Pi is a mathematical constant that demonstrates the relationship between the circumference and the diameter of a circle. What do I mean by that?

## What Is Pi?

The** circumference** of a circle is the distance around the outside of the circle and the **diameter** is the distance across the center of the circle. If you take the circumference of a circle and divide it by its diameter, you get a number 3.1415926535897932….. This is true for all circles of any size. No matter what size the circle, when you divide it’s circumference by its diameter, you will get this same number. We call this number** pi**. So, we can see the mathematical formula for pi (π) is:

π= c/d

When you calculate pi by hand on paper or on a calculator, you see that it seems to go on forever. That’s because it does. Pi is an irrational number with no known end. It has an infinite number of digits. Just for fun, go to PiDay.org and check out the first million digits of Pi.

When we calculate irrational numbers, we choose how many digits we are going to use. For basic calculations, we can just say π = 3.14. However, we would use more digits of pi for more precise calculations.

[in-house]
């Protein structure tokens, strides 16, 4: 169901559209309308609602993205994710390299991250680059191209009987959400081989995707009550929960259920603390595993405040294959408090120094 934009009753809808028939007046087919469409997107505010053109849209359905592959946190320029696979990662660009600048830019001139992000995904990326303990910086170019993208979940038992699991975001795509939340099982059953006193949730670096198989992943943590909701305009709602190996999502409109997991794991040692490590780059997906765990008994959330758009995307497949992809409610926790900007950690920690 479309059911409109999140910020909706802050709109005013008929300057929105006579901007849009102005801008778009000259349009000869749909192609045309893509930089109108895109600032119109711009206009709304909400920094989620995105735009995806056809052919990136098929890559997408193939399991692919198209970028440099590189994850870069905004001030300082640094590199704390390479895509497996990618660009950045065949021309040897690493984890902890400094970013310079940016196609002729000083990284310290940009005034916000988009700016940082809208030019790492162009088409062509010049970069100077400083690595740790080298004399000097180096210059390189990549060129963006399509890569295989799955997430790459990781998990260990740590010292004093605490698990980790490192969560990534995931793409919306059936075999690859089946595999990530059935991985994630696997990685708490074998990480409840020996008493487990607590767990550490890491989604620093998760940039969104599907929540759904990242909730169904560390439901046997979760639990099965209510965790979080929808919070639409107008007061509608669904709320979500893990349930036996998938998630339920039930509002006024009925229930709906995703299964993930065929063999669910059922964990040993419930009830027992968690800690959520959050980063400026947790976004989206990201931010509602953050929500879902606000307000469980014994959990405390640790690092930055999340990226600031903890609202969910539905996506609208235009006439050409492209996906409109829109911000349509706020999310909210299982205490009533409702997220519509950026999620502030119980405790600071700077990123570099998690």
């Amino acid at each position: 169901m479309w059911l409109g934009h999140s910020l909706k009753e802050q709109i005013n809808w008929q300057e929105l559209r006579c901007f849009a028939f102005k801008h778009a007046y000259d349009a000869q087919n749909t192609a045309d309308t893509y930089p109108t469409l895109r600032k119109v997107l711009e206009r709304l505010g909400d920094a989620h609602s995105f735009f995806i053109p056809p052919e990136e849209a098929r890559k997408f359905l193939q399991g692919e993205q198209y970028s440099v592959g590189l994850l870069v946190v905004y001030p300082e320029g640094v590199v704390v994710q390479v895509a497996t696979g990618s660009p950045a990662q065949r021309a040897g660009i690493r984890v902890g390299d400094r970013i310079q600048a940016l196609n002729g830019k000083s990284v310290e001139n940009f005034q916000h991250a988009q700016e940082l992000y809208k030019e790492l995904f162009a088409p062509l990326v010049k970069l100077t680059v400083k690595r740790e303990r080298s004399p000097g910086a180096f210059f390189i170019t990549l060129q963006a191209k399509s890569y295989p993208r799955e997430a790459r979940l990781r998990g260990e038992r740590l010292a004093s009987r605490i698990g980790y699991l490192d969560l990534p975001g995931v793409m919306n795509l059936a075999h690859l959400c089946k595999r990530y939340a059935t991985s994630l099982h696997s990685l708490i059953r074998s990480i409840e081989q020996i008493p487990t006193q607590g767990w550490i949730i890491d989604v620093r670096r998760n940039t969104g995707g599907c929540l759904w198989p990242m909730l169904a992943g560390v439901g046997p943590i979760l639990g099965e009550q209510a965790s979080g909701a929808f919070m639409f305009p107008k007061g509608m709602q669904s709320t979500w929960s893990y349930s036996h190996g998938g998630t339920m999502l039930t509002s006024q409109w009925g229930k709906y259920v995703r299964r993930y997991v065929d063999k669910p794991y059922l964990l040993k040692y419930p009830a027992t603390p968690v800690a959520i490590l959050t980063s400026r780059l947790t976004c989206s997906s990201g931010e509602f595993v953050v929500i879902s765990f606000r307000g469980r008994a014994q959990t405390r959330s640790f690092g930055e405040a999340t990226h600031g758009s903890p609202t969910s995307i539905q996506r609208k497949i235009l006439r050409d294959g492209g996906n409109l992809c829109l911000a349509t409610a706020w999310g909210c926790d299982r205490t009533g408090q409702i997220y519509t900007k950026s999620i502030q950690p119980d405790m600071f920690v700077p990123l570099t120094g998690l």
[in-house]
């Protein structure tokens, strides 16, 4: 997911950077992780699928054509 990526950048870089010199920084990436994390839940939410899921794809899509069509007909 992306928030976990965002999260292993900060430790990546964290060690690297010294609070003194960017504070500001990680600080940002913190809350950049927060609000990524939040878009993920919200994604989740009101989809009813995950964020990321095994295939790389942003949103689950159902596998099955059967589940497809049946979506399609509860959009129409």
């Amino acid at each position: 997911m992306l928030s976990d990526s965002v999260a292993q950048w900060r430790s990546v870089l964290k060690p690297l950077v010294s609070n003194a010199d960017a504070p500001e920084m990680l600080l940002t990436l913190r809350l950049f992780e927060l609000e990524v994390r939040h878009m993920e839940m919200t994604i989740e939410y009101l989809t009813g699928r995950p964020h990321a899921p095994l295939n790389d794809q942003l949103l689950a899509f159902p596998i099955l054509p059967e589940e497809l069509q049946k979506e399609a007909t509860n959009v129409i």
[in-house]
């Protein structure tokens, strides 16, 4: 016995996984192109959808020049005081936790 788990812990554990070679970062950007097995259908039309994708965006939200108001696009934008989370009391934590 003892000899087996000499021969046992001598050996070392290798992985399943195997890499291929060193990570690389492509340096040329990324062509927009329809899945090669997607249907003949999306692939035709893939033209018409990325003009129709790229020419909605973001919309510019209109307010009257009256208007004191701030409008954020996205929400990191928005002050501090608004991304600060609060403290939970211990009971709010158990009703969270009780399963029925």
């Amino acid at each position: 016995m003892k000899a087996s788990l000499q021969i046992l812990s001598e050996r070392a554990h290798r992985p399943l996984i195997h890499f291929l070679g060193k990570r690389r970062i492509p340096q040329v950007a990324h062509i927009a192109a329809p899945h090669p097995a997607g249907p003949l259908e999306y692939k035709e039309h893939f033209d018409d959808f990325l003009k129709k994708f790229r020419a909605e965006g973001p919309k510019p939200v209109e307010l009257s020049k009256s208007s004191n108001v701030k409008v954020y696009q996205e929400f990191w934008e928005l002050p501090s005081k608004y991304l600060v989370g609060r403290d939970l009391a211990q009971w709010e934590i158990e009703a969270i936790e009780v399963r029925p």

*Related post: Celebrate Pi Day!*

## Demonstrating Pi

When we learn mathematical formulas like the one we use to calculate pi, we often take it for granted that these are true and correct. Sometimes, the math is just to complicated for us to prove at the time. The formula for pi is not like that. We can use simple measurements and basic math to demonstrate that the formula for pi is true.

**Supplies**

- string or yarn
- circular objects
- scissors
- ruler or tape measure
- paper
- pencil

**Procedure**

Wrap a length of string around a circular object. This might be a trash can, a coffee cup, or a basketball hoop, for examples. Cut the string the same length as the circumference around the circle.

Take that string and stretch it across the diameter of the same circle. Cut a length of string the same length as the diameter of the circle. Do this as many times as you can with the original string.

In the end, you should have 3 pieces of string the same length as the diameter of the circle and a fourth smaller piece. Measure the smaller piece and compare it to the length of the longer pieces. What fraction is the smaller piece to the larger piece?

Repeat this process with several other circular objects. How did the fraction of the smaller pieces relate?

If you cut and measured very carefully, you should get 3 diameter lengths of string and a smaller piece that should calculate to be around 0.14 of the diameter. Most calculations will not be exact, however discuss the ratio and significance of your findings.

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[…] can seem complex and hard to understand. This isn’t true with pi. We can demonstrate pi with a hands-on activity that will make π easy to […]